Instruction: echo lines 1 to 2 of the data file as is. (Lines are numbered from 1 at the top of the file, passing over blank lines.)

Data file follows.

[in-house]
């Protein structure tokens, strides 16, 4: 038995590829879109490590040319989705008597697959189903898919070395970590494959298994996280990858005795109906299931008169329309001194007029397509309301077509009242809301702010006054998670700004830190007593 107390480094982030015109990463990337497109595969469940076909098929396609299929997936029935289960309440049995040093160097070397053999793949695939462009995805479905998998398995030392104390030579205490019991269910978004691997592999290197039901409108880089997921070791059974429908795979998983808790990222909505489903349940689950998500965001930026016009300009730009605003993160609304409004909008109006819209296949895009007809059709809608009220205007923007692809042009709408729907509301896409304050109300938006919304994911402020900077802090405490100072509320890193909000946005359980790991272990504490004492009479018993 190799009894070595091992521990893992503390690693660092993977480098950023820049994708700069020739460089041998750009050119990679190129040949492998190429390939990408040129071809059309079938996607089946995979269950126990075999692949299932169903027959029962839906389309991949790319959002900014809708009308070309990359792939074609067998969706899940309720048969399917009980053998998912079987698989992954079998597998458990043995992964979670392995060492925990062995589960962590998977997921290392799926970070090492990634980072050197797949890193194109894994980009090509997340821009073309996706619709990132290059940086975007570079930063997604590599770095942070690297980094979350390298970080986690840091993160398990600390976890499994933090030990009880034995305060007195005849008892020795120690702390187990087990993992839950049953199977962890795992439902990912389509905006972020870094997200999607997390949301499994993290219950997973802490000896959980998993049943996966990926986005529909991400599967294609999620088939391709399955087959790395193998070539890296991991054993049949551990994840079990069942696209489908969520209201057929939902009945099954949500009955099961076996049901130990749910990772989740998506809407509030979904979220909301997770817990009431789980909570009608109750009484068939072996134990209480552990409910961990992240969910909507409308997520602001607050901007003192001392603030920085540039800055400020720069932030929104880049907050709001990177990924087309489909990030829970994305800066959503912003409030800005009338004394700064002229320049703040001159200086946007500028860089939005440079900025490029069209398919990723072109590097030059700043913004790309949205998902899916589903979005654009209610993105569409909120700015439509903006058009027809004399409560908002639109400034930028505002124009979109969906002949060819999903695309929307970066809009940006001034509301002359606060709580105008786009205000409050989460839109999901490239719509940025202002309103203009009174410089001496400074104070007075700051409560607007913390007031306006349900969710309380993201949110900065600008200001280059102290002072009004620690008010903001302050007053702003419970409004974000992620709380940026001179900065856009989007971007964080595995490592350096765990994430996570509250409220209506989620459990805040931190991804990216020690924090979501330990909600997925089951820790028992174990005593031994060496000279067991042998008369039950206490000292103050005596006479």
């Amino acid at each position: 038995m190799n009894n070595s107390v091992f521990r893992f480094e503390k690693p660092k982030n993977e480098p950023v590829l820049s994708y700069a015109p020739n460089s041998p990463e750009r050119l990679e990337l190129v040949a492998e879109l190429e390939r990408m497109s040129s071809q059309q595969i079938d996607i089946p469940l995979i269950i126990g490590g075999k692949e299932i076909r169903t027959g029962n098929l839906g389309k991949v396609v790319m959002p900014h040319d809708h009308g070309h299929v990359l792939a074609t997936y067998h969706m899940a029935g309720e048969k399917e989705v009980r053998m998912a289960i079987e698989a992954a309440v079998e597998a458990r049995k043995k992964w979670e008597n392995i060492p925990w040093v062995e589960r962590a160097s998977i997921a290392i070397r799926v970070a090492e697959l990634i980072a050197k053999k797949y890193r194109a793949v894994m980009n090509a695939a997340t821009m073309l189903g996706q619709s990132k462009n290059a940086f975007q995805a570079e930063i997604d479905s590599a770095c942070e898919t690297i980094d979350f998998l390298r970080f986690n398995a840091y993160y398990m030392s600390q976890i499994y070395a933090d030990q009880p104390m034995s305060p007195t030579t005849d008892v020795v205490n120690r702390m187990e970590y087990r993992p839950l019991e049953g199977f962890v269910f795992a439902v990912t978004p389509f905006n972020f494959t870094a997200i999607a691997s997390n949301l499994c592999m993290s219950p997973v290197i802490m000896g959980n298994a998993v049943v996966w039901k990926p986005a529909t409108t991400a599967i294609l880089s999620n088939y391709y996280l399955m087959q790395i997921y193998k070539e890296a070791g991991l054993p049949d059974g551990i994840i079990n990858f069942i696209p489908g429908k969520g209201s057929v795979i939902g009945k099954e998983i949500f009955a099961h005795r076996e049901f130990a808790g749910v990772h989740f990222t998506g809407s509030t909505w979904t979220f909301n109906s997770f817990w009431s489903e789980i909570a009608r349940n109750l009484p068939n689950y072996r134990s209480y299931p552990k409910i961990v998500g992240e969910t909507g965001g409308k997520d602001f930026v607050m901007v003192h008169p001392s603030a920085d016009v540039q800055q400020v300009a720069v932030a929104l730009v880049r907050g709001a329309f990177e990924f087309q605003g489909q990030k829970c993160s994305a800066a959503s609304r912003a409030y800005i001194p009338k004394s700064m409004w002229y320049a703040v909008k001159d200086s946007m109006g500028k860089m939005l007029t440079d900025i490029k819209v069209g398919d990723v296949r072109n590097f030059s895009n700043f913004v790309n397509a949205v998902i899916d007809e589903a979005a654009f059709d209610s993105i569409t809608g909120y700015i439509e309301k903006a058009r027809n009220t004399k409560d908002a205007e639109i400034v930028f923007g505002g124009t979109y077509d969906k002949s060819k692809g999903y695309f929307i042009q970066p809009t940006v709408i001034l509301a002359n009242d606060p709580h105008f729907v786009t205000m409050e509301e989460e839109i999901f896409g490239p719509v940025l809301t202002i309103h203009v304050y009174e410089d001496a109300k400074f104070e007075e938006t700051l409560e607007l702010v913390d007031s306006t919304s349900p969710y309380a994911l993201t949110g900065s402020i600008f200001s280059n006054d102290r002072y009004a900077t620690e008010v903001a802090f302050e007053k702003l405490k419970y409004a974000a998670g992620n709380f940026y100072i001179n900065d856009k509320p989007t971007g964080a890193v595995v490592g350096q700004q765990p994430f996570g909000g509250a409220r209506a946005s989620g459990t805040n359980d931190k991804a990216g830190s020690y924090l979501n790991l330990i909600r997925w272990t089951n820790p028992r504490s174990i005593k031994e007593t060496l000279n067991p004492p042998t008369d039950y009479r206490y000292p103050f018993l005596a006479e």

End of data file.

[in-house]
């Protein structure tokens, strides 16, 4: 038995590829879109490590040319989705008597697959189903898919070395970590494959298994996280990858005795109906299931008169329309001194007029397509309301077509009242809301702010006054998670700004830190007593 107390480094982030015109990463990337497109595969469940076909098929396609299929997936029935289960309440049995040093160097070397053999793949695939462009995805479905998998398995030392104390030579205490019991269910978004691997592999290197039901409108880089997921070791059974429908795979998983808790990222909505489903349940689950998500965001930026016009300009730009605003993160609304409004909008109006819209296949895009007809059709809608009220205007923007692809042009709408729907509301896409304050109300938006919304994911402020900077802090405490100072509320890193909000946005359980790991272990504490004492009479018993 190799009894070595091992521990893992503390690693660092993977480098950023820049994708700069020739460089041998750009050119990679190129040949492998190429390939990408040129071809059309079938996607089946995979269950126990075999692949299932169903027959029962839906389309991949790319959002900014809708009308070309990359792939074609067998969706899940309720048969399917009980053998998912079987698989992954079998597998458990043995992964979670392995060492925990062995589960962590998977997921290392799926970070090492990634980072050197797949890193194109894994980009090509997340821009073309996706619709990132290059940086975007570079930063997604590599770095942070690297980094979350390298970080986690840091993160398990600390976890499994933090030990009880034995305060007195005849008892020795120690702390187990087990993992839950049953199977962890795992439902990912389509905006972020870094997200999607997390949301499994993290219950997973802490000896959980998993049943996966990926986005529909991400599967294609999620088939391709399955087959790395193998070539890296991991054993049949551990994840079990069942696209489908969520209201057929939902009945099954949500009955099961076996049901130990749910990772989740998506809407509030979904979220909301997770817990009431789980909570009608109750009484068939072996134990209480552990409910961990992240969910909507409308997520602001607050901007003192001392603030920085540039800055400020720069932030929104880049907050709001990177990924087309489909990030829970994305800066959503912003409030800005009338004394700064002229320049703040001159200086946007500028860089939005440079900025490029069209398919990723072109590097030059700043913004790309949205998902899916589903979005654009209610993105569409909120700015439509903006058009027809004399409560908002639109400034930028505002124009979109969906002949060819999903695309929307970066809009940006001034509301002359606060709580105008786009205000409050989460839109999901490239719509940025202002309103203009009174410089001496400074104070007075700051409560607007913390007031306006349900969710309380993201949110900065600008200001280059102290002072009004620690008010903001302050007053702003419970409004974000992620709380940026001179900065856009989007971007964080595995490592350096765990994430996570509250409220209506989620459990805040931190991804990216020690924090979501330990909600997925089951820790028992174990005593031994060496000279067991042998008369039950206490000292103050005596006479």